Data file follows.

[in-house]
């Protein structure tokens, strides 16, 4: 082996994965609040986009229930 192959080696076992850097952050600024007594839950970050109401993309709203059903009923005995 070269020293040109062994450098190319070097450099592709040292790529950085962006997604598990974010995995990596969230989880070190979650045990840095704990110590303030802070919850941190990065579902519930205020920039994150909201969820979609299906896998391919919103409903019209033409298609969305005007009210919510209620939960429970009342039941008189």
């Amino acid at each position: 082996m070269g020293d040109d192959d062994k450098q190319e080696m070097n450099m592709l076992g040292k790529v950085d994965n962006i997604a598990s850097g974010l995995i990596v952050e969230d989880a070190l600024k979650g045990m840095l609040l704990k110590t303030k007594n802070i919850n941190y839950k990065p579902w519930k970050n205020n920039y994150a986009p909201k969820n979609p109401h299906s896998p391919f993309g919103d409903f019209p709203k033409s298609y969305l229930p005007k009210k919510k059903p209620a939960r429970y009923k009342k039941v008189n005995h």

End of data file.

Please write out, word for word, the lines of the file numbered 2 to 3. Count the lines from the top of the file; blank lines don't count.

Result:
């Protein structure tokens, strides 16, 4: 082996994965609040986009229930 192959080696076992850097952050600024007594839950970050109401993309709203059903009923005995 070269020293040109062994450098190319070097450099592709040292790529950085962006997604598990974010995995990596969230989880070190979650045990840095704990110590303030802070919850941190990065579902519930205020920039994150909201969820979609299906896998391919919103409903019209033409298609969305005007009210919510209620939960429970009342039941008189």
């Amino acid at each position: 082996m070269g020293d040109d192959d062994k450098q190319e080696m070097n450099m592709l076992g040292k790529v950085d994965n962006i997604a598990s850097g974010l995995i990596v952050e969230d989880a070190l600024k979650g045990m840095l609040l704990k110590t303030k007594n802070i919850n941190y839950k990065p579902w519930k970050n205020n920039y994150a986009p909201k969820n979609p109401h299906s896998p391919f993309g919103d409903f019209p709203k033409s298609y969305l229930p005007k009210k919510k059903p209620a939960r429970y009923k009342k039941v008189n005995h």